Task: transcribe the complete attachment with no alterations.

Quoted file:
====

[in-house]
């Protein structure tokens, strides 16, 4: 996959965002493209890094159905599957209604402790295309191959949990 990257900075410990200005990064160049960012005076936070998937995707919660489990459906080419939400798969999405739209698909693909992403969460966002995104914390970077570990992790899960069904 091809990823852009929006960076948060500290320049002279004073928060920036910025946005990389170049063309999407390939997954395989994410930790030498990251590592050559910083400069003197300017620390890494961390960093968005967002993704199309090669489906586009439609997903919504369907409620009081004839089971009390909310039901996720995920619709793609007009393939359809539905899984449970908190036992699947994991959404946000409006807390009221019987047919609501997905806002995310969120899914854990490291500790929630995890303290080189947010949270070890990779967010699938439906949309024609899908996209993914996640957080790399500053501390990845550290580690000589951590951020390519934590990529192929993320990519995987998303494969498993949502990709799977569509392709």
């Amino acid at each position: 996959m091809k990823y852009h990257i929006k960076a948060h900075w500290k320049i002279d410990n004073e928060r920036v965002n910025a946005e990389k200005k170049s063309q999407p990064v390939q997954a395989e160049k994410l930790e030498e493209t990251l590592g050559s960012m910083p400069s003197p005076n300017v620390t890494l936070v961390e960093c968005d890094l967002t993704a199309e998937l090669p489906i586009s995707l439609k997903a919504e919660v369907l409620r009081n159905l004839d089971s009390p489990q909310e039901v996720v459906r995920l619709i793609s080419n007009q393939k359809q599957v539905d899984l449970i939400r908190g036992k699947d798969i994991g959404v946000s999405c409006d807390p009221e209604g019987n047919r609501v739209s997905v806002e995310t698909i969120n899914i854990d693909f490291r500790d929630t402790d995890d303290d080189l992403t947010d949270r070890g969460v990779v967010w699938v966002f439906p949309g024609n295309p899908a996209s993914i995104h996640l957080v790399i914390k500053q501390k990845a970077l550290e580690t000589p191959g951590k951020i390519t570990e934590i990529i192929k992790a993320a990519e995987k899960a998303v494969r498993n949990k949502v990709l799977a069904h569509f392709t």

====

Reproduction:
[in-house]
């Protein structure tokens, strides 16, 4: 996959965002493209890094159905599957209604402790295309191959949990 990257900075410990200005990064160049960012005076936070998937995707919660489990459906080419939400798969999405739209698909693909992403969460966002995104914390970077570990992790899960069904 091809990823852009929006960076948060500290320049002279004073928060920036910025946005990389170049063309999407390939997954395989994410930790030498990251590592050559910083400069003197300017620390890494961390960093968005967002993704199309090669489906586009439609997903919504369907409620009081004839089971009390909310039901996720995920619709793609007009393939359809539905899984449970908190036992699947994991959404946000409006807390009221019987047919609501997905806002995310969120899914854990490291500790929630995890303290080189947010949270070890990779967010699938439906949309024609899908996209993914996640957080790399500053501390990845550290580690000589951590951020390519934590990529192929993320990519995987998303494969498993949502990709799977569509392709």
């Amino acid at each position: 996959m091809k990823y852009h990257i929006k960076a948060h900075w500290k320049i002279d410990n004073e928060r920036v965002n910025a946005e990389k200005k170049s063309q999407p990064v390939q997954a395989e160049k994410l930790e030498e493209t990251l590592g050559s960012m910083p400069s003197p005076n300017v620390t890494l936070v961390e960093c968005d890094l967002t993704a199309e998937l090669p489906i586009s995707l439609k997903a919504e919660v369907l409620r009081n159905l004839d089971s009390p489990q909310e039901v996720v459906r995920l619709i793609s080419n007009q393939k359809q599957v539905d899984l449970i939400r908190g036992k699947d798969i994991g959404v946000s999405c409006d807390p009221e209604g019987n047919r609501v739209s997905v806002e995310t698909i969120n899914i854990d693909f490291r500790d929630t402790d995890d303290d080189l992403t947010d949270r070890g969460v990779v967010w699938v966002f439906p949309g024609n295309p899908a996209s993914i995104h996640l957080v790399i914390k500053q501390k990845a970077l550290e580690t000589p191959g951590k951020i390519t570990e934590i990529i192929k992790a993320a990519e995987k899960a998303v494969r498993n949990k949502v990709l799977a069904h569509f392709t």